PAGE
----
Data to Support Model
This is a theoretical predictive model, but wherever possible, actual data were used to support the particular elements on a basis of levels, from the strongest data to the weakest. Level 1, the strongest level of support, is published material with median figures for geographical areas across the United States. For example, if you want to look at a Current Procedural Terminology (CPT) physician charge for a particular procedure, you can find manuals that have both the CPT code and a median, with various standards of deviation for charges for that particular CPT code across the United States.
There are a number of publications that list hospital charges, for example, what a standard hospital bed costs per day in the United States. The Red Book lists average pharmaceutical wholesale charges. Likewise, there are published surveys that actually give some idea of what the commercial markup is for the wholesale price for drugs.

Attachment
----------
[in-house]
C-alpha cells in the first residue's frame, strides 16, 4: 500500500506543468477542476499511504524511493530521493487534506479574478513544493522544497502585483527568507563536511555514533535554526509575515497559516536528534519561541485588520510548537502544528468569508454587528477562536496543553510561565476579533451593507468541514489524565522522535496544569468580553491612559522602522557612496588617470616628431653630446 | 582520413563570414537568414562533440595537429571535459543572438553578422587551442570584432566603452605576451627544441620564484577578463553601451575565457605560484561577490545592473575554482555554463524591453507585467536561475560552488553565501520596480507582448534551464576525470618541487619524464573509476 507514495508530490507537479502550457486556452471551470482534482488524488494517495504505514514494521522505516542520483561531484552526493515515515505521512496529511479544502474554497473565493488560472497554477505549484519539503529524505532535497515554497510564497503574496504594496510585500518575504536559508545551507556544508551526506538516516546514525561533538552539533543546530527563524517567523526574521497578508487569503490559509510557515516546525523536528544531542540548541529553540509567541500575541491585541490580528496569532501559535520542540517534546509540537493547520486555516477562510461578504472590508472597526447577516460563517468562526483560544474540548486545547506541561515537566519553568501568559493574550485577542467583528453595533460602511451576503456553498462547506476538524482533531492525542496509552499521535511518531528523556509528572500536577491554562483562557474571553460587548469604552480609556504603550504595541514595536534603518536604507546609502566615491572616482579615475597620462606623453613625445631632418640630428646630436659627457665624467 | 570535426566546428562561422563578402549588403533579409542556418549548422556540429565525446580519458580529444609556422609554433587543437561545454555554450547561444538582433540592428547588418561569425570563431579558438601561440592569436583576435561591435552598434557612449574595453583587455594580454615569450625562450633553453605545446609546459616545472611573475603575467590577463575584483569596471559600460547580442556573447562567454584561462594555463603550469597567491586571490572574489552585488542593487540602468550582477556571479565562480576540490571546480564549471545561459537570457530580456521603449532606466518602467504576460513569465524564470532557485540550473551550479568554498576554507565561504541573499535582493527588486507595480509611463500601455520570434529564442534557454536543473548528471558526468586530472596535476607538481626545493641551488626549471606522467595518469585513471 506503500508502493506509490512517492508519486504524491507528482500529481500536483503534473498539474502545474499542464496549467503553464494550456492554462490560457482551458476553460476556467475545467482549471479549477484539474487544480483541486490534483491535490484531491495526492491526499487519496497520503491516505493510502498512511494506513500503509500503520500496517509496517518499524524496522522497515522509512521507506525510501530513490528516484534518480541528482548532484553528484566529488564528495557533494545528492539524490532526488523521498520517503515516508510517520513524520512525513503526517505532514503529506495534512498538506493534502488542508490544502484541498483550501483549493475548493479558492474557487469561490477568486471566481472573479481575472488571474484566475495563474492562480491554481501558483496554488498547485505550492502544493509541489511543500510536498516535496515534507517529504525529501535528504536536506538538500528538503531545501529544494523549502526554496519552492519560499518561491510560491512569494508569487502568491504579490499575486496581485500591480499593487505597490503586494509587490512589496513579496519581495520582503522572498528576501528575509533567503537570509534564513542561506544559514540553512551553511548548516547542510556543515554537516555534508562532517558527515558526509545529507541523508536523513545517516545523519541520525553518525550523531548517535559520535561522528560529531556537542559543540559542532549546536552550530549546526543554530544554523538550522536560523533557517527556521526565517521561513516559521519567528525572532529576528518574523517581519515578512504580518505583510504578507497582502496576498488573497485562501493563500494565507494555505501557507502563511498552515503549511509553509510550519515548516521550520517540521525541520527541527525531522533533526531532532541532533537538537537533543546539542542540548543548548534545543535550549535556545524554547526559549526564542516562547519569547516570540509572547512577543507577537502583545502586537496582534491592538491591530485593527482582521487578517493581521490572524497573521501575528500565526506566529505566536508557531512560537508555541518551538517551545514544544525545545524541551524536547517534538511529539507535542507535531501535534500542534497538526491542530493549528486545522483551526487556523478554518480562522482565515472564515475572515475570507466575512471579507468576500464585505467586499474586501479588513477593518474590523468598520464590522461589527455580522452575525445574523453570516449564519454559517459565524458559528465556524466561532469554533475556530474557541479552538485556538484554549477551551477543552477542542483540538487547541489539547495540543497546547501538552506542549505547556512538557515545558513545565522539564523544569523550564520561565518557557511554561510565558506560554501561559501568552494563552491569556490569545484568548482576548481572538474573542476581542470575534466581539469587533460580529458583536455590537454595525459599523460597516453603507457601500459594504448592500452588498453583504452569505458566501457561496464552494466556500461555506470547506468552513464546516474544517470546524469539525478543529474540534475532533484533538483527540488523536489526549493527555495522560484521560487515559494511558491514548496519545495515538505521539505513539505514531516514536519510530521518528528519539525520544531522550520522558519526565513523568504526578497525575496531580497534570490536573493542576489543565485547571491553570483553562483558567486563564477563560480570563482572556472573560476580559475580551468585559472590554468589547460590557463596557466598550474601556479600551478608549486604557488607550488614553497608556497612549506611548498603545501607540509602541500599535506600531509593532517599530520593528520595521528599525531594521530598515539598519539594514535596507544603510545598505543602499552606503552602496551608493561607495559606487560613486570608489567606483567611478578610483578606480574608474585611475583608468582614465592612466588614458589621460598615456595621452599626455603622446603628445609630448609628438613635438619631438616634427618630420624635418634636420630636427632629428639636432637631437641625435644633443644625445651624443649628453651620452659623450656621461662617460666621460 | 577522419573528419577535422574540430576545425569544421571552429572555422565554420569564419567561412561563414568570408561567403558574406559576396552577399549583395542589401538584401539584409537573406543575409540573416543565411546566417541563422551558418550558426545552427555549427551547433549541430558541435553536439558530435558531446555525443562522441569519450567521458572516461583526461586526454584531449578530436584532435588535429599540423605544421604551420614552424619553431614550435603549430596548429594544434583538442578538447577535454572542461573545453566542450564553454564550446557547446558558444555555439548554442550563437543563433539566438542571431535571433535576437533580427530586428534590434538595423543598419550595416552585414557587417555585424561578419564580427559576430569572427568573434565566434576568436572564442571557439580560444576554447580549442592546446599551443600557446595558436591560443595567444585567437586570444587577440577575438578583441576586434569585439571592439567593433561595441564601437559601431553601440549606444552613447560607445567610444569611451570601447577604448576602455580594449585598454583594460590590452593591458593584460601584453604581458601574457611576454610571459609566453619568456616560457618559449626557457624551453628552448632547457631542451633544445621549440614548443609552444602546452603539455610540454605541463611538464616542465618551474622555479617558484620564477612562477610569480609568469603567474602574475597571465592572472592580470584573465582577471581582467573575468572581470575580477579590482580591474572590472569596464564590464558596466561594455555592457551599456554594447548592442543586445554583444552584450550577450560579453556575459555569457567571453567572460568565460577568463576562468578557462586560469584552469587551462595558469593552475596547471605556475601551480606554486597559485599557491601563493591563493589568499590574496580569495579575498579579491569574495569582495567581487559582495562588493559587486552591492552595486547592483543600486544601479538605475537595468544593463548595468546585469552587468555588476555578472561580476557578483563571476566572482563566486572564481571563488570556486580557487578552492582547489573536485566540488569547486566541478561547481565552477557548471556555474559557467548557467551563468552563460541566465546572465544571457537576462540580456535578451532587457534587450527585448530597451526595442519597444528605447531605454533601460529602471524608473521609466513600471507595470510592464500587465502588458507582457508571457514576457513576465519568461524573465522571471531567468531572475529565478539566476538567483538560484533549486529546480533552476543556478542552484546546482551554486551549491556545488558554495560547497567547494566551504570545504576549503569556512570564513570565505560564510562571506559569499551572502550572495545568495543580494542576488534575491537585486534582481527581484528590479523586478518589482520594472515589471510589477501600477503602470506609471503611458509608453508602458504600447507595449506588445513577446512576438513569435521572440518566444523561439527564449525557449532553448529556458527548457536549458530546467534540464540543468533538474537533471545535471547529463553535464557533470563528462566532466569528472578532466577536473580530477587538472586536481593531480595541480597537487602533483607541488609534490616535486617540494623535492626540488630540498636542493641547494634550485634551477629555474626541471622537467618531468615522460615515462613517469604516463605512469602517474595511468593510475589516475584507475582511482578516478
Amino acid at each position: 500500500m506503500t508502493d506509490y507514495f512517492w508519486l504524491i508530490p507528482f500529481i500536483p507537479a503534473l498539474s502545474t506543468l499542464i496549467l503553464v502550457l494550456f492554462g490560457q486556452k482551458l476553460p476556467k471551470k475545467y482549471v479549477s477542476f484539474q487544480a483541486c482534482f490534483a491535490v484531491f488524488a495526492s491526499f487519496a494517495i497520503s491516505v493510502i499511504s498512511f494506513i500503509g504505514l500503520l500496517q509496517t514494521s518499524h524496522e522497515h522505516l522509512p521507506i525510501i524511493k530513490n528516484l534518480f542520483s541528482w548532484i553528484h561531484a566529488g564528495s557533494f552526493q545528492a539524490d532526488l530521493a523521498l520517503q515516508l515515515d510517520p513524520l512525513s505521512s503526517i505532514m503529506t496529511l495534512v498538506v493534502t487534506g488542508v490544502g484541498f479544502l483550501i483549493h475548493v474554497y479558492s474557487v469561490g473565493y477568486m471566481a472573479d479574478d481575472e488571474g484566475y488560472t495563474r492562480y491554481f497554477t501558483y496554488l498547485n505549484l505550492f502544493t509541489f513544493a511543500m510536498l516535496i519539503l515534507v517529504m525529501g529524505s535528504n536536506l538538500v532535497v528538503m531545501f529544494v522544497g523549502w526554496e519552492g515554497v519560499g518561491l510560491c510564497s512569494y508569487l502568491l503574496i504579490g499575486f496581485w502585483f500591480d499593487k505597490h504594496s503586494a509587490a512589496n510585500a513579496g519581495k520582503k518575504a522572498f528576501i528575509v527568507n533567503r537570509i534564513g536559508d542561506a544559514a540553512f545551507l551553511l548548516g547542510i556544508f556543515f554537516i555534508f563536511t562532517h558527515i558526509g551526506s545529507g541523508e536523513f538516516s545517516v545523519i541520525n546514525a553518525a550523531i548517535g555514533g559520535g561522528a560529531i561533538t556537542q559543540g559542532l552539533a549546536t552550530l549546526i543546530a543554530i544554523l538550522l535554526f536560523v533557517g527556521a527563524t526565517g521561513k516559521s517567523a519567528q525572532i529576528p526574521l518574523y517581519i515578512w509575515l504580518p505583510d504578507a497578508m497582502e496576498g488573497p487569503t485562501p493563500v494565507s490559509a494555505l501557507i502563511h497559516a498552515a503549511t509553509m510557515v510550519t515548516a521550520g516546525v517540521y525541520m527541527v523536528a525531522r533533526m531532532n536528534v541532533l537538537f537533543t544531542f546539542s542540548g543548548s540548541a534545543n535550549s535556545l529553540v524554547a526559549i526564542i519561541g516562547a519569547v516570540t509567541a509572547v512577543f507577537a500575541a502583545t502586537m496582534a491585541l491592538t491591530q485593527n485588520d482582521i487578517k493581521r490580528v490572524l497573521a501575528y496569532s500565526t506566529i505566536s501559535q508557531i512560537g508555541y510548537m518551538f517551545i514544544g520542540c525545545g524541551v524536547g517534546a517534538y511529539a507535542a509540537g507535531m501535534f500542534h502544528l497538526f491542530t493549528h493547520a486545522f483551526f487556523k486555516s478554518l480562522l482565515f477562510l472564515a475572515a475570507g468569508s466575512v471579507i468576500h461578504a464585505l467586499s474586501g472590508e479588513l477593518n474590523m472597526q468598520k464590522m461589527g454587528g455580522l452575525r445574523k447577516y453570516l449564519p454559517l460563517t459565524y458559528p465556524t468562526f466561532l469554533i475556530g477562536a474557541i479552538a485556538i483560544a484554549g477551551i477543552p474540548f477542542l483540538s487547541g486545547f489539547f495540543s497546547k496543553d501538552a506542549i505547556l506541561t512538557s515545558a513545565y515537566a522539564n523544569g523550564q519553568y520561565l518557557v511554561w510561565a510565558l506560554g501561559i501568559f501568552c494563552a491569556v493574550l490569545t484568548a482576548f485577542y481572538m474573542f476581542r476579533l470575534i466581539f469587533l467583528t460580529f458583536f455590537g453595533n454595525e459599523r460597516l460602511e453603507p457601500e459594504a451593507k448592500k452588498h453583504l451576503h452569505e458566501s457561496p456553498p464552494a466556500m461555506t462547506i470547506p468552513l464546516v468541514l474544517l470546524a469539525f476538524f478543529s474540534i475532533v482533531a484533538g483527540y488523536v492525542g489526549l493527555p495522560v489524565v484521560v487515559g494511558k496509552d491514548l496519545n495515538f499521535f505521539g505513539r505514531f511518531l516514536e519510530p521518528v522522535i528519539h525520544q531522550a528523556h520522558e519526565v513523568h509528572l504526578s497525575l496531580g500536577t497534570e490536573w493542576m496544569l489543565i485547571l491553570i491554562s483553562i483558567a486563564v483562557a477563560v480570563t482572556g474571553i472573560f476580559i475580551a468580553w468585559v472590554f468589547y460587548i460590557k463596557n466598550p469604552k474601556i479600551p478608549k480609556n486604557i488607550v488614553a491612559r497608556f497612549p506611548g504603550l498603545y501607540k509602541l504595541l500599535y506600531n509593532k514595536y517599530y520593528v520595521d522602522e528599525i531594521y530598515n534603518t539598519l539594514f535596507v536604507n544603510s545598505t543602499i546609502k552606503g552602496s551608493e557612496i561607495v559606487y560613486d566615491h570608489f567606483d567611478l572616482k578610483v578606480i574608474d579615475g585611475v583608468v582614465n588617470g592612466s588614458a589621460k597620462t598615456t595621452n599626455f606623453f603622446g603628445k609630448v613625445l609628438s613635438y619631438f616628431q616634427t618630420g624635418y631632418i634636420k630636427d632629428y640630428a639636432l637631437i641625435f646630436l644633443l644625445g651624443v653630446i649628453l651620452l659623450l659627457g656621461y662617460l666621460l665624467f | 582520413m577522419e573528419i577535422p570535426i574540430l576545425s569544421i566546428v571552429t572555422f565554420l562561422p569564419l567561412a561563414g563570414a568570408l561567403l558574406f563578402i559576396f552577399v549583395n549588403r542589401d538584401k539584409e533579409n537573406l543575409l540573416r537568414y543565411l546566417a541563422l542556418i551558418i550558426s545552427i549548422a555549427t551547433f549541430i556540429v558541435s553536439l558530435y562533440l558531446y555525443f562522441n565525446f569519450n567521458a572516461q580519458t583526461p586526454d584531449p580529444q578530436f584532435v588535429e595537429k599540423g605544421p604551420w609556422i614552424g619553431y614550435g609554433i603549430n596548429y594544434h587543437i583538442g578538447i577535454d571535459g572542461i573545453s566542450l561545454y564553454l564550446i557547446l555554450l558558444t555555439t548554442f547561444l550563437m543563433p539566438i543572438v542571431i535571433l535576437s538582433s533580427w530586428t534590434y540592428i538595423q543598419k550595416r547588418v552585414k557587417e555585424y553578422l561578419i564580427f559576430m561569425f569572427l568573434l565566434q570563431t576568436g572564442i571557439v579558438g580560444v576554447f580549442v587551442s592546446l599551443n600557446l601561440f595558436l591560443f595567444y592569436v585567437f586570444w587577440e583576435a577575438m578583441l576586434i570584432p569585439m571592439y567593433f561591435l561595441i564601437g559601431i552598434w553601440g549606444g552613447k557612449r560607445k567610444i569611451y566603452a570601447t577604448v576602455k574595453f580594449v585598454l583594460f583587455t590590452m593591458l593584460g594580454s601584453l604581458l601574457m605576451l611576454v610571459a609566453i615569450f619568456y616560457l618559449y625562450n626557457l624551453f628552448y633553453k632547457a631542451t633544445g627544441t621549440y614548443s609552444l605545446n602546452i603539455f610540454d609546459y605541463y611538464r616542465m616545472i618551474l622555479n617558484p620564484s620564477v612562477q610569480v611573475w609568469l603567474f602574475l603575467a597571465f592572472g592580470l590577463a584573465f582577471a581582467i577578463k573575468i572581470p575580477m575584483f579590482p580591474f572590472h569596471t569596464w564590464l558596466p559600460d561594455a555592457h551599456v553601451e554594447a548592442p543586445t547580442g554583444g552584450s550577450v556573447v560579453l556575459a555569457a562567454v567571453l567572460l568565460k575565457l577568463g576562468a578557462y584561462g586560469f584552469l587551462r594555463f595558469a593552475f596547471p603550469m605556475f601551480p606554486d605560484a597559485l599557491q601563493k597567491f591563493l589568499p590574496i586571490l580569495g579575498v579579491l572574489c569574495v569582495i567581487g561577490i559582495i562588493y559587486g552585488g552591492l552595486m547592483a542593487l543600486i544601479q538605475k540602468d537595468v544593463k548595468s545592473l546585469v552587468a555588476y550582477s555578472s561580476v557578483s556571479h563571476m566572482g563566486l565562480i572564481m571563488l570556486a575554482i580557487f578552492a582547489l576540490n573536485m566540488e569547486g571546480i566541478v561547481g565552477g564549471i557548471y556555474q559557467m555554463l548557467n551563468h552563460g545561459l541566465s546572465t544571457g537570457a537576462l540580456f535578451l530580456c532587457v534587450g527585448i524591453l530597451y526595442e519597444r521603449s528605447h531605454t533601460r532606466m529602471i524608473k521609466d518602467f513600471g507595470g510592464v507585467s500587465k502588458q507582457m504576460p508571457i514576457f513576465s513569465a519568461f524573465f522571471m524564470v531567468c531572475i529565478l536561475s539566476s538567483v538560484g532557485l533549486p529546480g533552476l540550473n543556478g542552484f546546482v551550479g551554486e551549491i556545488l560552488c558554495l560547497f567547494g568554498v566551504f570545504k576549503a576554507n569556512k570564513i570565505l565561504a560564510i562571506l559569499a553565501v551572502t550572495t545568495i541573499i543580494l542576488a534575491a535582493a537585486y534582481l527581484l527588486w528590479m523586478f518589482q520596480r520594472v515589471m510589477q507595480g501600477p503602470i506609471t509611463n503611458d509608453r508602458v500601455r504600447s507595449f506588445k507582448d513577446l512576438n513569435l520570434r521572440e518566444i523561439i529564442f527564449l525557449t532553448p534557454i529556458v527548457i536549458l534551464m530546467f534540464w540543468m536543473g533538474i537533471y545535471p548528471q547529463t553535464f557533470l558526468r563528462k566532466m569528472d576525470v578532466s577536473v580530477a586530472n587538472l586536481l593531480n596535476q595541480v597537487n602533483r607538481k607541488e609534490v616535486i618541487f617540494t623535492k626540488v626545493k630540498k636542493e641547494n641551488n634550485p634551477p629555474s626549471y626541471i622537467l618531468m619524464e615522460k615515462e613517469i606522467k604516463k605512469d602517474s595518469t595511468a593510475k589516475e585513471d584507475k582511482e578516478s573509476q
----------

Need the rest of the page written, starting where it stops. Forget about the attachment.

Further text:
Level 2 supportive data include wholesale price quotations from various manufacturers. These price quotations do not summarize all data, but do provide information about what a specific device would cost. Level 3 data include surveys in multiple geographical areas from hospitals and national home health care agenciesasking hospitals or agencies around the country what they charge in various situations. At level 4, there are no published data, rather a best estimate based on the clinical experience of leaders in the field. This is at least useful information in the absence of other data.
Most of the information used to support this theoretical model, was obtained from level 1 and 2 data. There are few data from level 3, and rarely, information from level 4.